What are the 12 Steps?
In other words, they are the 12 steps to be executed one by one as a suggested path to recovery from the abuse of drugs, alcohol or other behavioral disorders.
Explicit within the literature of AA is that people new to the meetings or the program are under no obligation to accept or follow the 12 Steps “in their entirety if they feel unwilling or unable to do so.” However, three things are asked of newcomers:
- To maintain an open mind
- To attend the meetings
- To read the AA literature
There are also some expectations of AA members. They will usually:
- describe their personal experiences in achieving sobriety
- emphasize to newcomers that only problem drinkers themselves, individually, can determine whether or not they are in fact alcoholics
They will also point out that:
- all available medical testimony indicates that alcoholism is a progressive illness
- it cannot be cured in the ordinary sense of the term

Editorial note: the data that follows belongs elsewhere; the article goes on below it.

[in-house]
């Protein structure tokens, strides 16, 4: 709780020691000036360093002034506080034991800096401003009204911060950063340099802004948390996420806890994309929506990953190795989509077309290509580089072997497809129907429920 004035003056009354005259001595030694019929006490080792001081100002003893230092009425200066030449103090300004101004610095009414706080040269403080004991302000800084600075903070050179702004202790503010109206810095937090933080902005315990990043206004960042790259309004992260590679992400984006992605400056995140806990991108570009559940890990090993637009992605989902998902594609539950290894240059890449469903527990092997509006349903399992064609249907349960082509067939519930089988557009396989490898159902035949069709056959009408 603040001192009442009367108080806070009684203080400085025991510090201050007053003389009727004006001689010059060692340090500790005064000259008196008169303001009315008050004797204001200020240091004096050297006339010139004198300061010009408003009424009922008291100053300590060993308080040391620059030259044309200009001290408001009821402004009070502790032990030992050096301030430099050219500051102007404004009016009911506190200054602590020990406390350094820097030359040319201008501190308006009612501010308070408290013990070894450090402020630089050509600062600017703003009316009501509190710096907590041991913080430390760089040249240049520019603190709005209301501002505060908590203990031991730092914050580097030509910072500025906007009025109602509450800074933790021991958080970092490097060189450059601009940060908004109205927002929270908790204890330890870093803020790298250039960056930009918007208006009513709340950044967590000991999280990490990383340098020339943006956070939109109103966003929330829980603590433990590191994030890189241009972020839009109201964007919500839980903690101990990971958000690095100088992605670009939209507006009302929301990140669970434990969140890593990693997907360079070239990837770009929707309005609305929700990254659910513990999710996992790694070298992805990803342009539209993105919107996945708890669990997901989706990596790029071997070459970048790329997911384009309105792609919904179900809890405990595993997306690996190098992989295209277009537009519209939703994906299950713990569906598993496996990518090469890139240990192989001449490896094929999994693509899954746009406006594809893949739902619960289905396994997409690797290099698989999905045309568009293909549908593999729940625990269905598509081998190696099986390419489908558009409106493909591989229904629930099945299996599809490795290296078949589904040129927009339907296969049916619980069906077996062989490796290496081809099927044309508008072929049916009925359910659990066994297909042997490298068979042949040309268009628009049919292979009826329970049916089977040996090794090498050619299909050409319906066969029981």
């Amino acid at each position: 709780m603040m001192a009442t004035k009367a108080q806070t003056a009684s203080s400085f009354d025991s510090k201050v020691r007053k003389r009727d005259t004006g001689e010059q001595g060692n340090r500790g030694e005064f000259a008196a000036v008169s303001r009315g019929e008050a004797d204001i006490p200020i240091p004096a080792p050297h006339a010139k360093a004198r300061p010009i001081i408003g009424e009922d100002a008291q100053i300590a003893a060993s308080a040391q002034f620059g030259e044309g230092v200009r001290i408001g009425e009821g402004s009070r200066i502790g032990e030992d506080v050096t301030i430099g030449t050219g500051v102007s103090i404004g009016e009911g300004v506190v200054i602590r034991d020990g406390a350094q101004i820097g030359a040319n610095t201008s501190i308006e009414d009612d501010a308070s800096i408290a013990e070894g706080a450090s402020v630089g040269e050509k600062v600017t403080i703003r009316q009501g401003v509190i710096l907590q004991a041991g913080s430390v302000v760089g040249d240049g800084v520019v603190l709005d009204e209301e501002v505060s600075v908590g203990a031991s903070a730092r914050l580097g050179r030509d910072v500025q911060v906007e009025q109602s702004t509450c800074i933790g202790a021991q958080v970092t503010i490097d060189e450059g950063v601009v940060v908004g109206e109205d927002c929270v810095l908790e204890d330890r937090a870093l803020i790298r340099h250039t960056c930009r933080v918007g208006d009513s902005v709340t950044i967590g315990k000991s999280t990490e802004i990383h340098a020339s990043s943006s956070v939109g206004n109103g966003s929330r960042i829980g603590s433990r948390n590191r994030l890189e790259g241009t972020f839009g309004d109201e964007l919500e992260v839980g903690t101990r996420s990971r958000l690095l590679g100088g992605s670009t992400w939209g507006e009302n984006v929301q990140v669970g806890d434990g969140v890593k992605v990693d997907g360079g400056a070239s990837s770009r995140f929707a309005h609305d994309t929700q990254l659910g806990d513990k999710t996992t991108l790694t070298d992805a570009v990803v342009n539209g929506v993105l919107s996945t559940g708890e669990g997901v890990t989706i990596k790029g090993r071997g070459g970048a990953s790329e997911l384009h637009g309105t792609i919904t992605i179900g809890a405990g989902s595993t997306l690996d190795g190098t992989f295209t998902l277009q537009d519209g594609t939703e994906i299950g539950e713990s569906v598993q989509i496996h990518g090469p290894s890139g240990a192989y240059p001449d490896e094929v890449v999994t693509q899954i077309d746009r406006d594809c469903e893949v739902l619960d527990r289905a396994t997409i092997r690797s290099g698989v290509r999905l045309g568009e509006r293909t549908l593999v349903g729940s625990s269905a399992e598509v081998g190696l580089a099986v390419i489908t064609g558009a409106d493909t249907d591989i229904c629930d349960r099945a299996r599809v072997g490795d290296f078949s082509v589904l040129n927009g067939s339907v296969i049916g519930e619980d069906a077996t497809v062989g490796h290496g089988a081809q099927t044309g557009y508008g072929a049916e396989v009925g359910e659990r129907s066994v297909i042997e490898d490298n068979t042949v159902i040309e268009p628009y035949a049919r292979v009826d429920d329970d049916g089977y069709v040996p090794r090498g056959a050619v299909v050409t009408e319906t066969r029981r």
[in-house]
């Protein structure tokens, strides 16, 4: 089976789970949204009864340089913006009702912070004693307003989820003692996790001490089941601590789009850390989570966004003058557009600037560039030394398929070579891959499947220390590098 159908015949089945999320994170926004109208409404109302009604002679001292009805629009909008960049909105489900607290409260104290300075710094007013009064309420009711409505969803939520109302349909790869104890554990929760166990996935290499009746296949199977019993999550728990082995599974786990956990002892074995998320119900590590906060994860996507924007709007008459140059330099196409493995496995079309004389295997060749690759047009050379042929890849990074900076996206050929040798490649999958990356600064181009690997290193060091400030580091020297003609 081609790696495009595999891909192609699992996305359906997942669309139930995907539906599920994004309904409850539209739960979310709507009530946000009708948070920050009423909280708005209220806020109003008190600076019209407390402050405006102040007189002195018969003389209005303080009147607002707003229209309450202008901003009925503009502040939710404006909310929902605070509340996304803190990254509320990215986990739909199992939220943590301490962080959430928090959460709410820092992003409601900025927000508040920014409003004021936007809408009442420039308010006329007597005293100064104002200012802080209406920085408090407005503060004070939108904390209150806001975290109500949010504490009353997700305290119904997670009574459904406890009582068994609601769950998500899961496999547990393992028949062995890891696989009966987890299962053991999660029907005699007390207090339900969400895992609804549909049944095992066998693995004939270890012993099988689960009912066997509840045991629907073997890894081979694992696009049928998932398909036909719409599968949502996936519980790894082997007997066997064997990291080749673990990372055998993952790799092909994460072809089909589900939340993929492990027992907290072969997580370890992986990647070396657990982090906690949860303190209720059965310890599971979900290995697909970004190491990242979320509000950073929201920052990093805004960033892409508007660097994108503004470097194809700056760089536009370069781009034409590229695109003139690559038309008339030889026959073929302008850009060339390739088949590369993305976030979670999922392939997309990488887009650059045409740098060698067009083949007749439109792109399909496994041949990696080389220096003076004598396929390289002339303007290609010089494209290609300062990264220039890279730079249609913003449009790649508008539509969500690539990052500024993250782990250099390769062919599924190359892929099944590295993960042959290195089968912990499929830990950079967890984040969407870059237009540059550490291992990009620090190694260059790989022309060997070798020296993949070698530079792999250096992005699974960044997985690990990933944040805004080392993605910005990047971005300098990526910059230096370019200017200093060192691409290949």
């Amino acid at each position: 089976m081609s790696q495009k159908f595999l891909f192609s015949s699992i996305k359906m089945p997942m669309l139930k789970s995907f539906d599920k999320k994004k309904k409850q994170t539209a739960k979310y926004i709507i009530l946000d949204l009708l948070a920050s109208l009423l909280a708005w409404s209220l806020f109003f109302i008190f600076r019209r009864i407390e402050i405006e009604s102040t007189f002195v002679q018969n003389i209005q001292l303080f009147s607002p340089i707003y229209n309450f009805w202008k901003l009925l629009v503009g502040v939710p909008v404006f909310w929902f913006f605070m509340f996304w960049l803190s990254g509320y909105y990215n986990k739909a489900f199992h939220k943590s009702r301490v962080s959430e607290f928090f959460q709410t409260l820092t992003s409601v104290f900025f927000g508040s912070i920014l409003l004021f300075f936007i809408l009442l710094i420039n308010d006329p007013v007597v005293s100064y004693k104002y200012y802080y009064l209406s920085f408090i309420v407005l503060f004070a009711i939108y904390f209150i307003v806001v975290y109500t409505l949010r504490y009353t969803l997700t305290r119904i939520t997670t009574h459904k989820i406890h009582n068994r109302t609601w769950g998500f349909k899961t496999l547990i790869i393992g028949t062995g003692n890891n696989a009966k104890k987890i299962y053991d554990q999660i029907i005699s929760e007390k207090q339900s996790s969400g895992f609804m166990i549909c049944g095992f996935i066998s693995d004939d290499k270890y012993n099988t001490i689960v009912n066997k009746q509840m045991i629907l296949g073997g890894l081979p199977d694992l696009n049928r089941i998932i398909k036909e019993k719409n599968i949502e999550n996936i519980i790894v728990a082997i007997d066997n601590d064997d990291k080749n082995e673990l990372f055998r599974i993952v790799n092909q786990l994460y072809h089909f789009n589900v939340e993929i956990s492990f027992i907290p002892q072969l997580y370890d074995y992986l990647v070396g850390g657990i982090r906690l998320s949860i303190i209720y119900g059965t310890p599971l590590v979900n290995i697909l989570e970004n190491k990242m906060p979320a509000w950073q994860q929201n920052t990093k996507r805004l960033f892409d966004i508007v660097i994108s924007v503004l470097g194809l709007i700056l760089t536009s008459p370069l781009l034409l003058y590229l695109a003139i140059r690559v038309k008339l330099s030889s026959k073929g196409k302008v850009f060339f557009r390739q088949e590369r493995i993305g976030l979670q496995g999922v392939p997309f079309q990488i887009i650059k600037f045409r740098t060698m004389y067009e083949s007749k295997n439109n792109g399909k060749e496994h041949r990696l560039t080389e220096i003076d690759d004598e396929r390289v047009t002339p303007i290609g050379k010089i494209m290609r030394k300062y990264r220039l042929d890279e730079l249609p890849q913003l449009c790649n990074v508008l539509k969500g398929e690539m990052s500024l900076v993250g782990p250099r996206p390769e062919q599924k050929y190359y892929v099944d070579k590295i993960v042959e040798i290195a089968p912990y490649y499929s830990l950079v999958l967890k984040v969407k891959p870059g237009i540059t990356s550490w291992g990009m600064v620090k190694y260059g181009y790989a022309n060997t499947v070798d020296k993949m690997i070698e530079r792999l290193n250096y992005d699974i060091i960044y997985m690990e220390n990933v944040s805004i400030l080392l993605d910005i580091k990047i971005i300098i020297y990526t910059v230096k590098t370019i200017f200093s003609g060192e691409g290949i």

- it can be arrested through total abstinence from alcohol in any form
The Twelve Steps
Below are the 12 Steps in their entirety, as originally published by AA. Please click on an individual step to learn more about it.
We admitted we were powerless over alcohol – that our lives had become unmanageable.
Came to believe that a Power greater than ourselves could restore us to sanity.
Made a decision to turn our will and our lives over to the care of God as we understood Him.
Made a searching and fearless moral inventory of ourselves.
Admitted to God, to ourselves, and to another human being the exact nature of our wrongs.
Were entirely ready to have God remove all these defects of character.
Humbly asked Him to remove our shortcomings.
Made a list of all persons we had harmed, and became willing to make amends to them all.
Made direct amends to such people wherever possible, except when to do so would injure them or others.
Continued to take personal inventory and when we were wrong promptly admitted it.